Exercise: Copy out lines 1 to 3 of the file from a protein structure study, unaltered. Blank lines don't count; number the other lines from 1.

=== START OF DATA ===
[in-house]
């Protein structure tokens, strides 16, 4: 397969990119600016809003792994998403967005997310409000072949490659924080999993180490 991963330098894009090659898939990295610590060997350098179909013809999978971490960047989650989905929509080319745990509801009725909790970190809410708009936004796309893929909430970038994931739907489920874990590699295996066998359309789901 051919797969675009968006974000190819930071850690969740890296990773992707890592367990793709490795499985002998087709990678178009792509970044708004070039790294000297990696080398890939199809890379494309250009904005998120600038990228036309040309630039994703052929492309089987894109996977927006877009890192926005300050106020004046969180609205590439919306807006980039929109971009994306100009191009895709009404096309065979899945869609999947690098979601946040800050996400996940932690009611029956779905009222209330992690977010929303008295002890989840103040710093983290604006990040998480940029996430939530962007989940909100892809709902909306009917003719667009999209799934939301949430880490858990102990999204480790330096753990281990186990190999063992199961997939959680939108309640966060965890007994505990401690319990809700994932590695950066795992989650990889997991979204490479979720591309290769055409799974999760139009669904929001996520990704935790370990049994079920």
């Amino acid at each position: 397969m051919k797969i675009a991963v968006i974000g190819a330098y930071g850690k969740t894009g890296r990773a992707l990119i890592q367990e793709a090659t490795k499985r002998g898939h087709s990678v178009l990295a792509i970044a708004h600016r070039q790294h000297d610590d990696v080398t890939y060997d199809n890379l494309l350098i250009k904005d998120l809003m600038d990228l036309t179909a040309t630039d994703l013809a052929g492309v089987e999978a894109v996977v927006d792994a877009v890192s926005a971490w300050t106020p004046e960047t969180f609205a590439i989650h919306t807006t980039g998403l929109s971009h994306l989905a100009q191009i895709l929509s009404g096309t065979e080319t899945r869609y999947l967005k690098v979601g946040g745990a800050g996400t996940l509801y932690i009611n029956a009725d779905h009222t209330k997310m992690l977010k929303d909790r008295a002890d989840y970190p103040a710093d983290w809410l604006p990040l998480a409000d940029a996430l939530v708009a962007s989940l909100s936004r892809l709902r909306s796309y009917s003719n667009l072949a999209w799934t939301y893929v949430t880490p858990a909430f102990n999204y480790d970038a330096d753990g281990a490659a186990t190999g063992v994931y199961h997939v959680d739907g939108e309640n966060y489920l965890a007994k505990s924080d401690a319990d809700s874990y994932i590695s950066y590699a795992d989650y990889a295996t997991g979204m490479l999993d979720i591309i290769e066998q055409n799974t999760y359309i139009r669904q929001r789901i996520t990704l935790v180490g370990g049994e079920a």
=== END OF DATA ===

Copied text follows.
[in-house]
């Protein structure tokens, strides 16, 4: 397969990119600016809003792994998403967005997310409000072949490659924080999993180490 991963330098894009090659898939990295610590060997350098179909013809999978971490960047989650989905929509080319745990509801009725909790970190809410708009936004796309893929909430970038994931739907489920874990590699295996066998359309789901 051919797969675009968006974000190819930071850690969740890296990773992707890592367990793709490795499985002998087709990678178009792509970044708004070039790294000297990696080398890939199809890379494309250009904005998120600038990228036309040309630039994703052929492309089987894109996977927006877009890192926005300050106020004046969180609205590439919306807006980039929109971009994306100009191009895709009404096309065979899945869609999947690098979601946040800050996400996940932690009611029956779905009222209330992690977010929303008295002890989840103040710093983290604006990040998480940029996430939530962007989940909100892809709902909306009917003719667009999209799934939301949430880490858990102990999204480790330096753990281990186990190999063992199961997939959680939108309640966060965890007994505990401690319990809700994932590695950066795992989650990889997991979204490479979720591309290769055409799974999760139009669904929001996520990704935790370990049994079920």
């Amino acid at each position: 397969m051919k797969i675009a991963v968006i974000g190819a330098y930071g850690k969740t894009g890296r990773a992707l990119i890592q367990e793709a090659t490795k499985r002998g898939h087709s990678v178009l990295a792509i970044a708004h600016r070039q790294h000297d610590d990696v080398t890939y060997d199809n890379l494309l350098i250009k904005d998120l809003m600038d990228l036309t179909a040309t630039d994703l013809a052929g492309v089987e999978a894109v996977v927006d792994a877009v890192s926005a971490w300050t106020p004046e960047t969180f609205a590439i989650h919306t807006t980039g998403l929109s971009h994306l989905a100009q191009i895709l929509s009404g096309t065979e080319t899945r869609y999947l967005k690098v979601g946040g745990a800050g996400t996940l509801y932690i009611n029956a009725d779905h009222t209330k997310m992690l977010k929303d909790r008295a002890d989840y970190p103040a710093d983290w809410l604006p990040l998480a409000d940029a996430l939530v708009a962007s989940l909100s936004r892809l709902r909306s796309y009917s003719n667009l072949a999209w799934t939301y893929v949430t880490p858990a909430f102990n999204y480790d970038a330096d753990g281990a490659a186990t190999g063992v994931y199961h997939v959680d739907g939108e309640n966060y489920l965890a007994k505990s924080d401690a319990d809700s874990y994932i590695s950066y590699a795992d989650y990889a295996t997991g979204m490479l999993d979720i591309i290769e066998q055409n799974t999760y359309i139009r669904q929001r789901i996520t990704l935790v180490g370990g049994e079920a």